- Protection against obesity, asthma, and diabetes
- Enhances your baby’s cognitive functions
- Longer-term enhancement of baby’s gut microbiome
- Greater exposure to milk flavors, enhancing baby’s palette
- Benefits for mama such as the delayed return of ovulation; reduced risk of cancers like ovarian, breast, uterine, endometrial; reduced risk of type 2 diabetes and heart disease; lose weight easier
The Cultural Norm
As cited by KellyMom and other industry professional organizations, breastfeeding your baby past a year is the cultural norm. Here are a few top industry organization guidelines:
American Academy of Pediatrics
The American Academy of Pediatrics recommends that “Breastfeeding should be continued for at least two years or beyond for as long as mutually desired by mother and child… Increased duration of breastfeeding confers significant health and developmental benefits for the child and the mother… There is no upper limit to the duration of breastfeeding and no evidence of psychologic or developmental harm from breastfeeding into the third year of life or longer.” (AAP 2012, AAP 2005)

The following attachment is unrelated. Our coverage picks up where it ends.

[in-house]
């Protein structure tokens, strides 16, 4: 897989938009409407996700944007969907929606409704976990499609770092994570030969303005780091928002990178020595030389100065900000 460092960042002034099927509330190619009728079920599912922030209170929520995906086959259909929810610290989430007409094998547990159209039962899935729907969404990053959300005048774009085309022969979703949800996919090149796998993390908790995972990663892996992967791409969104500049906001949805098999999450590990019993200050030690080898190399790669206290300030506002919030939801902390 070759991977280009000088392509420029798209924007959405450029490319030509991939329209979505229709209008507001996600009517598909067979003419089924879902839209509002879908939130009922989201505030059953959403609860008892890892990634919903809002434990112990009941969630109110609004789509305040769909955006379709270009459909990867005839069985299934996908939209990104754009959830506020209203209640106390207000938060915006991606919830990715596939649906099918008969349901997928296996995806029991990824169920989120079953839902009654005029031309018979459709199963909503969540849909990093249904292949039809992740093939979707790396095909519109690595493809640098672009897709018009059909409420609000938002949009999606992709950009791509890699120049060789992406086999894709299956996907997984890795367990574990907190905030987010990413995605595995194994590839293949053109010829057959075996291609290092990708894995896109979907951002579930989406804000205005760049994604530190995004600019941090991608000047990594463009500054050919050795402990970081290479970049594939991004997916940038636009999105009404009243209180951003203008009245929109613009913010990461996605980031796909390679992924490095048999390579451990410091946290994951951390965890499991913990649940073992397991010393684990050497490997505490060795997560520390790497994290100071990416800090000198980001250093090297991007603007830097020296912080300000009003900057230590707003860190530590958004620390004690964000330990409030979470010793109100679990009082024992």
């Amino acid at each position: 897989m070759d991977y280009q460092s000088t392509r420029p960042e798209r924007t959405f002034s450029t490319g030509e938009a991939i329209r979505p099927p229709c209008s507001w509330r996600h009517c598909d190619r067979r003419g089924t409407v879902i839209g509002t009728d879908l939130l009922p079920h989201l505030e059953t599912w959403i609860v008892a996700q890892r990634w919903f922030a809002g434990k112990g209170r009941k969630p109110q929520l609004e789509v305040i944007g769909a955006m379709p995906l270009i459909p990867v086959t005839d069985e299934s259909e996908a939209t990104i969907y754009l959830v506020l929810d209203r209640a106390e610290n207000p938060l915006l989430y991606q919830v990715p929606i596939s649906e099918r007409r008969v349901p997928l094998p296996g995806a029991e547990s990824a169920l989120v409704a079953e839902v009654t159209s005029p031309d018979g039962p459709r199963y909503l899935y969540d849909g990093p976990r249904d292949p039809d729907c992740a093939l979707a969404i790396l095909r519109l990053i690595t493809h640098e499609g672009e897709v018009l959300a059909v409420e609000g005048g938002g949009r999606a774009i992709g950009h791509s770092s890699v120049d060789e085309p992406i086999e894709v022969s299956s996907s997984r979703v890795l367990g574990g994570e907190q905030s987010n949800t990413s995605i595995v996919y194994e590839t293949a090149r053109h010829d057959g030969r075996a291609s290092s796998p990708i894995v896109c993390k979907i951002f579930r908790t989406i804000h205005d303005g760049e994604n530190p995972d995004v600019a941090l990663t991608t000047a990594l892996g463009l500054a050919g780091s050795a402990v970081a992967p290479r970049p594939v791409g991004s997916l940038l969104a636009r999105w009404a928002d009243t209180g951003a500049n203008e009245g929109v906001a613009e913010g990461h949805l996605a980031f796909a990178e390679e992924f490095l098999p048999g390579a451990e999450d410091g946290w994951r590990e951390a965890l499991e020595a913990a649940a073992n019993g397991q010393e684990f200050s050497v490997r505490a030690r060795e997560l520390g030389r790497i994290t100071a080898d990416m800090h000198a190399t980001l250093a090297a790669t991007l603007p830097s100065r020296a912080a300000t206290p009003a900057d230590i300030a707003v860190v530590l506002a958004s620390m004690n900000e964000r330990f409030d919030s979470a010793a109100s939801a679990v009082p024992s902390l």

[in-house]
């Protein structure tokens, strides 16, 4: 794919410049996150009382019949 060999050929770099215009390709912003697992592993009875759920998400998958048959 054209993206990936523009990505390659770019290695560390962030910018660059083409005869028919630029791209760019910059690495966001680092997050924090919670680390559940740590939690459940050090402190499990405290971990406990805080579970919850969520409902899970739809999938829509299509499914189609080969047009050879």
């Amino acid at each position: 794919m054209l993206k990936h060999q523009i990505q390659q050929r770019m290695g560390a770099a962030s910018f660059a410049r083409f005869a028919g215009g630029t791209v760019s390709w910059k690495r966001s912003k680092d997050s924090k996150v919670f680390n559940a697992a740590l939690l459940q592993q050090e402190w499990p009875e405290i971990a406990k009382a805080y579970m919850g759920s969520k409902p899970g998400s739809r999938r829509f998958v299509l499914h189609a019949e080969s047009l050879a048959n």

American Academy of Family Physicians
The American Academy of Family Physicians recommends that breastfeeding continue throughout the first year of life and that “As recommended by the WHO, breastfeeding should ideally continue beyond infancy, but this is not the cultural norm in the United States and requires ongoing support and encouragement. It has been estimated that a natural weaning age for humans is between two and seven years. Family physicians should be knowledgeable regarding the ongoing benefits to the child of extended breastfeeding, including continued immune protection, better social adjustment, and having a sustainable food source in times of emergency. The longer women breastfeed, the greater the decrease in their risk of breast cancer.” They also note that “If the child is younger than two years of age, the child is at increased risk of illness if weaned.” (AAFP 2008)